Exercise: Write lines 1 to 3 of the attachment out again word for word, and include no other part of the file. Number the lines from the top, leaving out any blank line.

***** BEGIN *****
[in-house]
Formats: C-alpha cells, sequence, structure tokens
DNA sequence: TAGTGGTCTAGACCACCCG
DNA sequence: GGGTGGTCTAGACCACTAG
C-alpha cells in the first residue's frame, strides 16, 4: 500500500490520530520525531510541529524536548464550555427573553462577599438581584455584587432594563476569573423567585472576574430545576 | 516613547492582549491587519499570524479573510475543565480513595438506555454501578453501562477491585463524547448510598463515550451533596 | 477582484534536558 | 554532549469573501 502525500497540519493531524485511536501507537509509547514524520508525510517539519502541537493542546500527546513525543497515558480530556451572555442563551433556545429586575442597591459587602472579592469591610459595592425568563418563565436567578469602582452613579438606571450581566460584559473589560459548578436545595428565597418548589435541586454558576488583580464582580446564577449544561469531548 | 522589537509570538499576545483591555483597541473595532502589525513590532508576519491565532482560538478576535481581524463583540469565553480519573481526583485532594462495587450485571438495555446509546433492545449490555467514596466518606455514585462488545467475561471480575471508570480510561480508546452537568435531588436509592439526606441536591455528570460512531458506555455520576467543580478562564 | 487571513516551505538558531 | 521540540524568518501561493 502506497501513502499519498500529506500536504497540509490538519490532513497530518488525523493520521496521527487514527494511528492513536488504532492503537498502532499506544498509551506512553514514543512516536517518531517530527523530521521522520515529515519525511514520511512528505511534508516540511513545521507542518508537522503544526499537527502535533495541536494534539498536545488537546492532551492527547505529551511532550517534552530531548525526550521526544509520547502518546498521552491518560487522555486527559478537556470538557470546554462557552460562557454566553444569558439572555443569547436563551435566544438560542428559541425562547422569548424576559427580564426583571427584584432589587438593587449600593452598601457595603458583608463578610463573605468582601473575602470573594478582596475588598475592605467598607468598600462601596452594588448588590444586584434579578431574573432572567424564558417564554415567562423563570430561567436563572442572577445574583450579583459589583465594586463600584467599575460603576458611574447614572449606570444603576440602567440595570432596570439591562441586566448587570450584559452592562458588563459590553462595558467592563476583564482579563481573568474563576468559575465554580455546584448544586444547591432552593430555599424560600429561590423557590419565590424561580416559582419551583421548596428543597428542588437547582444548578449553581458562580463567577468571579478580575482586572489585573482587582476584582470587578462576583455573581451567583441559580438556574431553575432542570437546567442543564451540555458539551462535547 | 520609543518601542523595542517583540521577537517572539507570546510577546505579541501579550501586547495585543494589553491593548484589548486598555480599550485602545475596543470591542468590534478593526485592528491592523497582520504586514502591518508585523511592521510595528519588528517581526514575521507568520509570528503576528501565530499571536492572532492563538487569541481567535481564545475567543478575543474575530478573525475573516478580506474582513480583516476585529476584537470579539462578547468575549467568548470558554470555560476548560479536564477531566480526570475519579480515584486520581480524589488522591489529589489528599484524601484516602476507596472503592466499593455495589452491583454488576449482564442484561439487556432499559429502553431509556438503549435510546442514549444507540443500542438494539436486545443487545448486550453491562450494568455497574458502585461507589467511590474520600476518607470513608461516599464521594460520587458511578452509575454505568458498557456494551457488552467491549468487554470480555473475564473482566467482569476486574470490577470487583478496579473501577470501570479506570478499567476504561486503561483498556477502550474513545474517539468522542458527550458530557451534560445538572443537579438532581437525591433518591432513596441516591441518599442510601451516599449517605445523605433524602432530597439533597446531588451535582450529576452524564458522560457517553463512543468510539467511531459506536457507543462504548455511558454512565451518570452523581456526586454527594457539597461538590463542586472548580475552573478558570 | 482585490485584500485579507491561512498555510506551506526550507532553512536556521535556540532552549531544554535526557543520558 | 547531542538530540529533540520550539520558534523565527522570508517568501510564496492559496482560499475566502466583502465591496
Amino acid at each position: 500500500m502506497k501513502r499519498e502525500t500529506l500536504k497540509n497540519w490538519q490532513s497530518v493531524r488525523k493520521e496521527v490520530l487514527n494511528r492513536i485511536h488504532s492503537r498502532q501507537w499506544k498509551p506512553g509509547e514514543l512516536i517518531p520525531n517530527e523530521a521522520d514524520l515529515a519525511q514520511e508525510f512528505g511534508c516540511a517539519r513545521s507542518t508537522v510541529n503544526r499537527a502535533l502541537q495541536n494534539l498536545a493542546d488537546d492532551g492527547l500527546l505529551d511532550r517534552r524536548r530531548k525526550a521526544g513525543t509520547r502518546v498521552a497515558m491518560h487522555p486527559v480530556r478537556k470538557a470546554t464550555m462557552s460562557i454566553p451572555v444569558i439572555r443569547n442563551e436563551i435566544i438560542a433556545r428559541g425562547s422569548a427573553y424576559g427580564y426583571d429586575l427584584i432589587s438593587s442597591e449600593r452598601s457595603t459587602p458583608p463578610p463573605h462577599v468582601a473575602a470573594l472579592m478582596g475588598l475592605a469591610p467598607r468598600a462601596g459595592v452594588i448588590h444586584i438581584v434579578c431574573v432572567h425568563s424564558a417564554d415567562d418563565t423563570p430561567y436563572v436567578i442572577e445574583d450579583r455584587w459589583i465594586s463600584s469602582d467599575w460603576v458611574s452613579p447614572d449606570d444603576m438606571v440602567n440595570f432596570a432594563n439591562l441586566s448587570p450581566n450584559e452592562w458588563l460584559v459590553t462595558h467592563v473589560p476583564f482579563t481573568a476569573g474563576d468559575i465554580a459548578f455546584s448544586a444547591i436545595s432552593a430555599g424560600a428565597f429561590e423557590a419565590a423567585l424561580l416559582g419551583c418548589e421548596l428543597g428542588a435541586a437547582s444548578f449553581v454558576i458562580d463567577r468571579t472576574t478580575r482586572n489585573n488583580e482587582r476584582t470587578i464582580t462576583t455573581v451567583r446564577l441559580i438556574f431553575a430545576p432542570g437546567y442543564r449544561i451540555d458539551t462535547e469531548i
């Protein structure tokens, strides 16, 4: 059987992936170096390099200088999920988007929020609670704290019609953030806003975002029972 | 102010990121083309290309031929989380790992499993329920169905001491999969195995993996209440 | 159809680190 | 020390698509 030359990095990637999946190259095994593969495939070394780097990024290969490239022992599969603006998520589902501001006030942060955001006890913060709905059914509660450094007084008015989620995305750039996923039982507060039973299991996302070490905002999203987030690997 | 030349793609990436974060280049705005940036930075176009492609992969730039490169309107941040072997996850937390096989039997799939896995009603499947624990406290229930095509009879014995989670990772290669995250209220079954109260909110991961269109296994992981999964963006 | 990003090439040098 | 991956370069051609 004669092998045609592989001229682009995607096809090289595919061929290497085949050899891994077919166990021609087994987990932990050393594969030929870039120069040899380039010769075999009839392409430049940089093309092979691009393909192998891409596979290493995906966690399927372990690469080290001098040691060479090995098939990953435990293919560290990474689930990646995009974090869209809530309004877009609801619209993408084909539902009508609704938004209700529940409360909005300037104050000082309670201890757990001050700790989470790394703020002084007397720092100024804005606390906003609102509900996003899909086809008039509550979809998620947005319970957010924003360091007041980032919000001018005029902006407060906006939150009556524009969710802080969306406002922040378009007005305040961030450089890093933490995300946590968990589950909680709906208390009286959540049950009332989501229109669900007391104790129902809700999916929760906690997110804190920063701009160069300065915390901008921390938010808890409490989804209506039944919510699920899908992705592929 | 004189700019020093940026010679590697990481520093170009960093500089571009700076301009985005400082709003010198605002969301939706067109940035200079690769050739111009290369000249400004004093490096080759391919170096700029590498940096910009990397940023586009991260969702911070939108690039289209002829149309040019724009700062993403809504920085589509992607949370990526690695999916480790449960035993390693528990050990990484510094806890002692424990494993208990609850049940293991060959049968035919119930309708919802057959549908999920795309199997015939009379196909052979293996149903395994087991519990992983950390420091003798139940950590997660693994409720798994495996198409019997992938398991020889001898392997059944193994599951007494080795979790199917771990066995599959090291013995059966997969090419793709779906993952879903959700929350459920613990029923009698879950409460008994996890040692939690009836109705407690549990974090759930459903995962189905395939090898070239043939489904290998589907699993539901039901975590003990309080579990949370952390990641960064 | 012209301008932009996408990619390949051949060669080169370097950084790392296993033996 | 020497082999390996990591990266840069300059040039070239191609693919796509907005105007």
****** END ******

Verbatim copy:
[in-house]
Formats: C-alpha cells, sequence, structure tokens
DNA sequence: TAGTGGTCTAGACCACCCG